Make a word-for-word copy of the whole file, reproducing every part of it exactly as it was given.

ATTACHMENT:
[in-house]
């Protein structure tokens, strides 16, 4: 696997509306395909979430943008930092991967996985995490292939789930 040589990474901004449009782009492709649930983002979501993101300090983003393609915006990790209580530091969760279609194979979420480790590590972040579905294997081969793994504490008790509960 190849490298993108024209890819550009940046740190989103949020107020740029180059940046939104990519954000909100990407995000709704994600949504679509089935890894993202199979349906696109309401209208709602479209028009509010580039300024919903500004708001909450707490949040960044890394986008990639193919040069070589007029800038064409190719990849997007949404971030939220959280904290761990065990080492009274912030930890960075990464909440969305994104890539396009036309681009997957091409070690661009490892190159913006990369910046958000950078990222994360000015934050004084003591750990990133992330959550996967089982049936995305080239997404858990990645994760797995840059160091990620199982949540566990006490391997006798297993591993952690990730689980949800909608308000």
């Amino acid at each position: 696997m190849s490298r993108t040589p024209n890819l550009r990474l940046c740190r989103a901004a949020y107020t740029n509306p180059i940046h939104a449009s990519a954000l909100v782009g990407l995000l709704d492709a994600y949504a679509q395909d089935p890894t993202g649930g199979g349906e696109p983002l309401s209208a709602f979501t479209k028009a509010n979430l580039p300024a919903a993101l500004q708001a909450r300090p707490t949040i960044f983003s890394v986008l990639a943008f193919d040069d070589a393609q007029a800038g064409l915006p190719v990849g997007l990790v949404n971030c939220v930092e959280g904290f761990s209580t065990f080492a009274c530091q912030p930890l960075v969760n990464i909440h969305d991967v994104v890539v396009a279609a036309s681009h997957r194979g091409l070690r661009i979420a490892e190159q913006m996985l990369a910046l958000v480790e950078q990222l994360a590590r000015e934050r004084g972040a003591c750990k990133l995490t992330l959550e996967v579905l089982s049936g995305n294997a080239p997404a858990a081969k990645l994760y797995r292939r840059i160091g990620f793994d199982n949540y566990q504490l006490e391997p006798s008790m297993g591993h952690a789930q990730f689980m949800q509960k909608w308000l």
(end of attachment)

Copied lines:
[in-house]
């Protein structure tokens, strides 16, 4: 696997509306395909979430943008930092991967996985995490292939789930 040589990474901004449009782009492709649930983002979501993101300090983003393609915006990790209580530091969760279609194979979420480790590590972040579905294997081969793994504490008790509960 190849490298993108024209890819550009940046740190989103949020107020740029180059940046939104990519954000909100990407995000709704994600949504679509089935890894993202199979349906696109309401209208709602479209028009509010580039300024919903500004708001909450707490949040960044890394986008990639193919040069070589007029800038064409190719990849997007949404971030939220959280904290761990065990080492009274912030930890960075990464909440969305994104890539396009036309681009997957091409070690661009490892190159913006990369910046958000950078990222994360000015934050004084003591750990990133992330959550996967089982049936995305080239997404858990990645994760797995840059160091990620199982949540566990006490391997006798297993591993952690990730689980949800909608308000």
């Amino acid at each position: 696997m190849s490298r993108t040589p024209n890819l550009r990474l940046c740190r989103a901004a949020y107020t740029n509306p180059i940046h939104a449009s990519a954000l909100v782009g990407l995000l709704d492709a994600y949504a679509q395909d089935p890894t993202g649930g199979g349906e696109p983002l309401s209208a709602f979501t479209k028009a509010n979430l580039p300024a919903a993101l500004q708001a909450r300090p707490t949040i960044f983003s890394v986008l990639a943008f193919d040069d070589a393609q007029a800038g064409l915006p190719v990849g997007l990790v949404n971030c939220v930092e959280g904290f761990s209580t065990f080492a009274c530091q912030p930890l960075v969760n990464i909440h969305d991967v994104v890539v396009a279609a036309s681009h997957r194979g091409l070690r661009i979420a490892e190159q913006m996985l990369a910046l958000v480790e950078q990222l994360a590590r000015e934050r004084g972040a003591c750990k990133l995490t992330l959550e996967v579905l089982s049936g995305n294997a080239p997404a858990a081969k990645l994760y797995r292939r840059i160091g990620f793994d199982n949540y566990q504490l006490e391997p006798s008790m297993g591993h952690a789930q990730f689980m949800q509960k909608w308000l």